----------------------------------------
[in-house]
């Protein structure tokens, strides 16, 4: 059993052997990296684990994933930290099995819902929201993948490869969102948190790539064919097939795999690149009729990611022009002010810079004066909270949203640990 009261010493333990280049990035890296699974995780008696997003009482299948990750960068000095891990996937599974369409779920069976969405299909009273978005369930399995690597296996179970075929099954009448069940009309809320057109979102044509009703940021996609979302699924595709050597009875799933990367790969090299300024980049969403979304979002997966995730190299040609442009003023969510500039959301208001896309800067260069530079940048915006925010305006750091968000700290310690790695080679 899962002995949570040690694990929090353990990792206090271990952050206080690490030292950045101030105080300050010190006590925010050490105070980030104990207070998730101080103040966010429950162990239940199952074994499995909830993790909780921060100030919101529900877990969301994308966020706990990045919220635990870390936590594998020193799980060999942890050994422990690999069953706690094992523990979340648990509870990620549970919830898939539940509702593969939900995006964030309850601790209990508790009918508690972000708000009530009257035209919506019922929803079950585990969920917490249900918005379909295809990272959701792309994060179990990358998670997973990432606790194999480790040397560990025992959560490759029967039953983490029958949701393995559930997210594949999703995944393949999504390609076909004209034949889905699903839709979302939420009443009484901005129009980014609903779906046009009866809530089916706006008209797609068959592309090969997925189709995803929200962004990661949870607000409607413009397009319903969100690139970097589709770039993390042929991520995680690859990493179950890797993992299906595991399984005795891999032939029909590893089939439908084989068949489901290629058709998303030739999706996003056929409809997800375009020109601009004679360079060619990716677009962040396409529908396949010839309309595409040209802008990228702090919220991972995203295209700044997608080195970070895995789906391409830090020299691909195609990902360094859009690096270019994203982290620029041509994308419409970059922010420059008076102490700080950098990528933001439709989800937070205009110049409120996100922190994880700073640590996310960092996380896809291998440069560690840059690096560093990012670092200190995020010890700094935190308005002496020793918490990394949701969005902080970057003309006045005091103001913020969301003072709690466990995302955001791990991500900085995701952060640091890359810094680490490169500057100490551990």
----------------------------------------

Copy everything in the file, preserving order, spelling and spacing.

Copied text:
[in-house]
């Protein structure tokens, strides 16, 4: 059993052997990296684990994933930290099995819902929201993948490869969102948190790539064919097939795999690149009729990611022009002010810079004066909270949203640990 009261010493333990280049990035890296699974995780008696997003009482299948990750960068000095891990996937599974369409779920069976969405299909009273978005369930399995690597296996179970075929099954009448069940009309809320057109979102044509009703940021996609979302699924595709050597009875799933990367790969090299300024980049969403979304979002997966995730190299040609442009003023969510500039959301208001896309800067260069530079940048915006925010305006750091968000700290310690790695080679 899962002995949570040690694990929090353990990792206090271990952050206080690490030292950045101030105080300050010190006590925010050490105070980030104990207070998730101080103040966010429950162990239940199952074994499995909830993790909780921060100030919101529900877990969301994308966020706990990045919220635990870390936590594998020193799980060999942890050994422990690999069953706690094992523990979340648990509870990620549970919830898939539940509702593969939900995006964030309850601790209990508790009918508690972000708000009530009257035209919506019922929803079950585990969920917490249900918005379909295809990272959701792309994060179990990358998670997973990432606790194999480790040397560990025992959560490759029967039953983490029958949701393995559930997210594949999703995944393949999504390609076909004209034949889905699903839709979302939420009443009484901005129009980014609903779906046009009866809530089916706006008209797609068959592309090969997925189709995803929200962004990661949870607000409607413009397009319903969100690139970097589709770039993390042929991520995680690859990493179950890797993992299906595991399984005795891999032939029909590893089939439908084989068949489901290629058709998303030739999706996003056929409809997800375009020109601009004679360079060619990716677009962040396409529908396949010839309309595409040209802008990228702090919220991972995203295209700044997608080195970070895995789906391409830090020299691909195609990902360094859009690096270019994203982290620029041509994308419409970059922010420059008076102490700080950098990528933001439709989800937070205009110049409120996100922190994880700073640590996310960092996380896809291998440069560690840059690096560093990012670092200190995020010890700094935190308005002496020793918490990394949701969005902080970057003309006045005091103001913020969301003072709690466990995302955001791990991500900085995701952060640091890359810094680490490169500057100490551990």